The base penalty amount for the apparent violations was $4,276,000. OFAC notes that while the bank did not voluntarily self-disclose the apparent violations they constitute a non-egregious case and the bank extended substantial cooperation throughout OFAC’s review. The settlement amount also reflects OFAC’s consideration of the following general factors under its Economic Sanctions Enforcement Guidelines: the bank took prompt and appropriate remedial action and has not received a penalty notice or finding of violation in the five years preceding the transactions at issue.
Of Note: China Tariff Cuts, More Protection in Brazil, China-Taiwan Customs Cooperation
China to cut tariffs on 700 imported goods
Brazil protects its ... wines?
Taiwan, China close to signing customs cooperation pact
AD Notice: Hand Trucks from China
Commodity: Hand trucks.
Nature of Notice: Amended final results of administrative review of AD duty order for the period Dec. 1, 2005, through Nov. 30, 2006.
Details: Revised weighted average dumping margin of 145.90% for Qingdao Taifa Group Co. Ltd. AD duties on entries of subject merchandise during the period of review will likely be assessed at this rate, and because this company has not participated in any administrative reviews since this one its AD cash deposit rate will be 145.90% as of June 14.
CBP Reviewing Information Collections on Cargo Containers, User Fees
U.S. Customs and Border Protection is inviting comments on the proposed extension of the following information collections. Comments should address whether these collections are necessary for the proper performance of CBP’s functions, ways to enhance the quality, utility and clarity of the collections, the accuracy of the estimated burden of the collections and ways to minimize that burden.
Cargo Container and Road Vehicle for Transport under Customs Seal – CBP has the responsibility of collecting information for the purpose of certifying containers and vehicles for international transport under customs seal. A certification of compliance facilitates the movement of containers and road vehicles across international territories. The procedures for obtaining a certification of a container or vehicle are set forth in 19 CFR 115. Comments are due no later than July 16.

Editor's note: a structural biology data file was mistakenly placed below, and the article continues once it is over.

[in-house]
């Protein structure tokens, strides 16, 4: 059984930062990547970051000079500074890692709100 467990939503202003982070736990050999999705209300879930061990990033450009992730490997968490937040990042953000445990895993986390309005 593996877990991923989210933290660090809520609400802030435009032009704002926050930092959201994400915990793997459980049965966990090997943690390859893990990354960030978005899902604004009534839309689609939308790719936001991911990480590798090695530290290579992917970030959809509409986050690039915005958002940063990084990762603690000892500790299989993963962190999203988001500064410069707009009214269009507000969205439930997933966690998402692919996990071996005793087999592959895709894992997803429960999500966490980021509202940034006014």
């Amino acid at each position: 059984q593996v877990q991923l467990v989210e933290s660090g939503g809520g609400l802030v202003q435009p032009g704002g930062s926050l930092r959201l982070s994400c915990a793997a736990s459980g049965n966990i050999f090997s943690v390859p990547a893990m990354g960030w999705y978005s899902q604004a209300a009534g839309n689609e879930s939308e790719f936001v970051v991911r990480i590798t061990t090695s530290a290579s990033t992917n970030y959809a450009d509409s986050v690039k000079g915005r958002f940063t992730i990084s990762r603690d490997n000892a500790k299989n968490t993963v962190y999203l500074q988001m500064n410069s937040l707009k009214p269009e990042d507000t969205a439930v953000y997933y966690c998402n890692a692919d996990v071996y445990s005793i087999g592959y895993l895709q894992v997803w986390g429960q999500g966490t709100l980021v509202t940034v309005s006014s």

User Fees – The collection of these fees requires the submission of information from the party remitting them, which is submitted on CBP Form 339A for aircraft, CBP Form 339C for commercial vehicles and CBP Form 339V for vessels. The information on these forms may be filed electronically. In addition, CBP requires express consignment courier facilities to file lists of couriers using the facility as well as quarterly reports.
Foreign Regulatory Changes Could Affect Exports of Heaters, Toys, Electronics, Milk, Drugs
According to the National Institute of Standards and Technology, the World Trade Organization has been notified of regulatory changes that may affect exports of specific products to the following countries. For information on how these restrictions may affect your business, contact ST&R.
Chile – certification procedure for kerosene-fired heaters (comments due by July 15)
France – amended order on installations for the dry cleaning and treatment of textiles or clothing and their operators (comments due by July 1)
Mexico – May 15 publication of official standard on heavy metals in toys and school items (effective 90 days after publication)
Mexico – draft official standard on software and electronic systems that control the operation of systems for measuring and dispensing gasoline and other liquid fuels (comments due by July 12)
Mexico – draft official standard on milk with vegetable fat (comments due by July 30)
Paraguay – regulations on renewal of sanitary registration of pharmaceutical preparations